• Antsiranana: Mt d'Ambre, Nov. 1932 (fl., fr.), Perrier 18870 (P, type of N. compactus); idem, June 1970 (fl.), Bosser 20367; idem, near the summit, Oct. 1991 (fr.), Malcomber et al. 976; idem, Bianamalo, June 1989 (ster.), B. Du Puy et al. MB 217 (K) & (fl.) MB 222 (K). Andapa: Mt Ambodilaitra, March 1949 (y.fr.), Humbert 23287 (K, P;differs in longer rachillae than rest, 19-24 cm); Ambatosoratra, Jan. 1949 (y.fr.), Cours 3342 (P); Marojejy E, N of Mandena, Nov. 1989 (bud), Dransfield et al. JD6769 (K, TAN). Ambatondrazaka: Manaka Est, Jan. 1959 (dead infl), Rakotovao RN 11019 (K, P); idem, April 1961 (fr.), Rakotovao RN 11859 (K); Ambatoharanana near Antsevabe, March 1951 (fr.), Cours 4061 (K, P, TAN). Manjakandriana: Angavokely, Oct. ?1924 (fl.), Perrier 15883 (P); Mandraka, Feb. 1985 (y.fr.) Barnett et al. 455 (K, MO, P); idem, Feb. 1985 (fr.) Dorr et al. 3729 (K, MO). Moramanga: Andasibe, Nov. 1986 (bud), Dransfield et al. JD6426 (K, P, TAN); idem, Dec. 1991 (fl), Beentje & Andriampaniry 4534 (BH, K, MO, P, TAN); idem, Dec. 1991 (fl., y.fr.) Beentje & Andriampaniry 4544 (BH, K, MO, P, TAN); Mantady, Dec. 1992 (fl.), Beentje & Andriampaniry 4771 (K, TAN); Maromi(ha)za, Feb. 1926 (fr.), Perrier 15990 (P); idem, March 1991 (fr.), Beentje & Raharilala 4412 (BH, K, MO, P, TAN), 4414 (K, TAN); Lakato Road, Nov. 1972 (fl.), Guillaumet 4030 (P, TAN); Rahobevava, March 1951 (fr.), Cours 4297 (K, P, TAN). Miandrivazo: NW of Ambohitsaratelo-Bebao, Jan. 1985 (fr.), Dorr et al. 3532 (K, MO, P). Fianarantsoa: Vohiparara, July 1992 (dead infl.), Beentje & Andriampaniry 4716 (BH, K, MO, P, TAN).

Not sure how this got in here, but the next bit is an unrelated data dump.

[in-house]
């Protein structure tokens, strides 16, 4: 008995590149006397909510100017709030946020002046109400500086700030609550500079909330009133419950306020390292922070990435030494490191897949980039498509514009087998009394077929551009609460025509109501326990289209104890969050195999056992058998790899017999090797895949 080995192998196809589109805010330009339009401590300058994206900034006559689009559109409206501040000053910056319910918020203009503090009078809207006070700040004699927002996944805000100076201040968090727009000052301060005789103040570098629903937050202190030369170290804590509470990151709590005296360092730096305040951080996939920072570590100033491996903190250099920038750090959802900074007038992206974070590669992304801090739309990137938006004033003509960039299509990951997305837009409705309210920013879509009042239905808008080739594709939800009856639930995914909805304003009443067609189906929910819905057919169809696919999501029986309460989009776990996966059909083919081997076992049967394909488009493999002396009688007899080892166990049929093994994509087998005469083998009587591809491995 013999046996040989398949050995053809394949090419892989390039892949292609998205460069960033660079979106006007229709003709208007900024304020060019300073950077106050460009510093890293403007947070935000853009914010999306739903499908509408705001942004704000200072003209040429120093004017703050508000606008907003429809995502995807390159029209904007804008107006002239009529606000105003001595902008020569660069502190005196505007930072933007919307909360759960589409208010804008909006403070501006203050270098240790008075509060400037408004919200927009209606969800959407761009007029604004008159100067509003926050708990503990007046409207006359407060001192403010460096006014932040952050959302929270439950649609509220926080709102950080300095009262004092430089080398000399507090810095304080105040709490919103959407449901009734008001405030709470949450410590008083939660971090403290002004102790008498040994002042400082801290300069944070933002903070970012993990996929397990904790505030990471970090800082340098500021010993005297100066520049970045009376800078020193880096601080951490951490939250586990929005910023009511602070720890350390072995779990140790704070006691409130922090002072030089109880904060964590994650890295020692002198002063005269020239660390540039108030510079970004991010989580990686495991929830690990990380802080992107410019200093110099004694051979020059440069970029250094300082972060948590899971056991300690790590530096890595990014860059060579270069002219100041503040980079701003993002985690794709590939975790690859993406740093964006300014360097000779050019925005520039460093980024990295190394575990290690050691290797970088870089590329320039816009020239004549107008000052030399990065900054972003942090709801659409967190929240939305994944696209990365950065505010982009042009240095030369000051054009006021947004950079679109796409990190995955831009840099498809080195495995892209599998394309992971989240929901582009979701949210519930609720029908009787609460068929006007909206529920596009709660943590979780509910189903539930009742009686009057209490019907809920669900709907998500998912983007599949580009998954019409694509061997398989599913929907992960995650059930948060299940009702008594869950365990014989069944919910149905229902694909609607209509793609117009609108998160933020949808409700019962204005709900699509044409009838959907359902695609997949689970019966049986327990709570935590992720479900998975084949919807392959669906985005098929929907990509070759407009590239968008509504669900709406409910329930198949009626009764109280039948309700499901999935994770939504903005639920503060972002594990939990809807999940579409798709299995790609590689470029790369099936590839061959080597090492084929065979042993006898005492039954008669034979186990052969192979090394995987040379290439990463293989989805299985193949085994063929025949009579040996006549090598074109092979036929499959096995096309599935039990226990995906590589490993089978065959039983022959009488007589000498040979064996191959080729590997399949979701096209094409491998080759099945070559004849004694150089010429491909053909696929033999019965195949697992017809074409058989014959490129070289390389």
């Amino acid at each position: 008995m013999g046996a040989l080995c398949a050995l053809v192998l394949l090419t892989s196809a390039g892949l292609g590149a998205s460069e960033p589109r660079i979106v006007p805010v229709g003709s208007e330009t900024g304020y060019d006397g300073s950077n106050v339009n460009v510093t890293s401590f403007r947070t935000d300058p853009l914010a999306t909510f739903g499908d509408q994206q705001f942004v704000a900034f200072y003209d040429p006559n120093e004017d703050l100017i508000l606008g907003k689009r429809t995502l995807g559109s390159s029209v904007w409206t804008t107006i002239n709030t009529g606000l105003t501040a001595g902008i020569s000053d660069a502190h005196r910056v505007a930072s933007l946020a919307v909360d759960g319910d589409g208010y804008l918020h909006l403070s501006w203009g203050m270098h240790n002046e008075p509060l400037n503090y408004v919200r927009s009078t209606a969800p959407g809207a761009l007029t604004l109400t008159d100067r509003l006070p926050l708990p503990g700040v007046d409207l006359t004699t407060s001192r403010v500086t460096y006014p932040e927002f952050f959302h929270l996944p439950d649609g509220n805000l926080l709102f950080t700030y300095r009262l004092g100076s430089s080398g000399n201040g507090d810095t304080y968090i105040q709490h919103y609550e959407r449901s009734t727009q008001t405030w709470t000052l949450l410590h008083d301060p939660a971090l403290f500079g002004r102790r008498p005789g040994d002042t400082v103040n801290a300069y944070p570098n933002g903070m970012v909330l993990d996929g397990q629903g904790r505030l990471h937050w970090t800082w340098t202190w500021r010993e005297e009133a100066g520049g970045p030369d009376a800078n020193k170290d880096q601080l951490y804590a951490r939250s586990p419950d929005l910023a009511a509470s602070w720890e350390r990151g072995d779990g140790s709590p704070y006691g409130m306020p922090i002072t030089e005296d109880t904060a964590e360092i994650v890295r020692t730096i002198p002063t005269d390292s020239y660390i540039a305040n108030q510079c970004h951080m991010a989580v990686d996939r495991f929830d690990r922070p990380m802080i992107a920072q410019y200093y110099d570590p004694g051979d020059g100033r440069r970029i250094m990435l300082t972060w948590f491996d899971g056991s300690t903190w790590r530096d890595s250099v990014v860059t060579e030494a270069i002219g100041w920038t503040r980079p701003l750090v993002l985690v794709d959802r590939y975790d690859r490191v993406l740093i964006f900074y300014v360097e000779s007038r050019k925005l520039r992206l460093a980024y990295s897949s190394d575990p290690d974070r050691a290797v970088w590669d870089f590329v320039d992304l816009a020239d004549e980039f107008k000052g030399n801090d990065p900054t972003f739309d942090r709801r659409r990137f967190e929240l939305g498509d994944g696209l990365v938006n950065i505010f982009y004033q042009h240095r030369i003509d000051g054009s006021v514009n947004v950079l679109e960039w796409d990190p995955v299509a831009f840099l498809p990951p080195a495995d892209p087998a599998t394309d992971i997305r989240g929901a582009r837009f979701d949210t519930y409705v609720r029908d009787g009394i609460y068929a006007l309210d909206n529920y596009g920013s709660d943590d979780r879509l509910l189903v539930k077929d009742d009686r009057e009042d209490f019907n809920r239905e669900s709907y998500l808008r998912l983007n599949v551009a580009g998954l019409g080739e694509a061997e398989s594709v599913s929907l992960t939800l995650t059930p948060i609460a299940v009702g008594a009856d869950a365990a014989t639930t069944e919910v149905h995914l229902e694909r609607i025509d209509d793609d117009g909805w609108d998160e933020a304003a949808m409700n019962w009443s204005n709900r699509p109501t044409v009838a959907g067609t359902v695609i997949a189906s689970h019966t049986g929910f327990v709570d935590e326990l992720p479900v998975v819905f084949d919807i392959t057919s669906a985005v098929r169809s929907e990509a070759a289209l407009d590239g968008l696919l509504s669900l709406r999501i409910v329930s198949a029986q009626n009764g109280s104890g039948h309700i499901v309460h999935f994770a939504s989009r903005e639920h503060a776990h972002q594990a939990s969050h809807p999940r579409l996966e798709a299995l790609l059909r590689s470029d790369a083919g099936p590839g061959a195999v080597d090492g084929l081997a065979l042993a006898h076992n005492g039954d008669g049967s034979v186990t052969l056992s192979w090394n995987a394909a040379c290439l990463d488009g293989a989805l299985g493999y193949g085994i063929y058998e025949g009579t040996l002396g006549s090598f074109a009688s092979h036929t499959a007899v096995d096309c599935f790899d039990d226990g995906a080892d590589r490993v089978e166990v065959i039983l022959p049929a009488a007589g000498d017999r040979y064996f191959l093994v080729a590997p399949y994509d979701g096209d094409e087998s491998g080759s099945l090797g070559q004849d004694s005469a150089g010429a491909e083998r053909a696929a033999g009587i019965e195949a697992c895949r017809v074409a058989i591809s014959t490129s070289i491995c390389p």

Without precise locality: Central Madagascar, (bud), Baron 3270 (K, type of N. baronii), (bud) 4509 (K, P), (bud) 6068 (K, syntype); anno 1847-1852 (leaf only), Boivin s.n. (P); without any data, Perrier 12082 (P).
    Cultivated: Analamazaotra (fr.), Perrier 15989 (P); Antananarivo, Antanimena, 1924 (fr.), Perrier 16061 (P). (J. Dransfield & H. Beentje, The Palms of Madagascar. 1995)A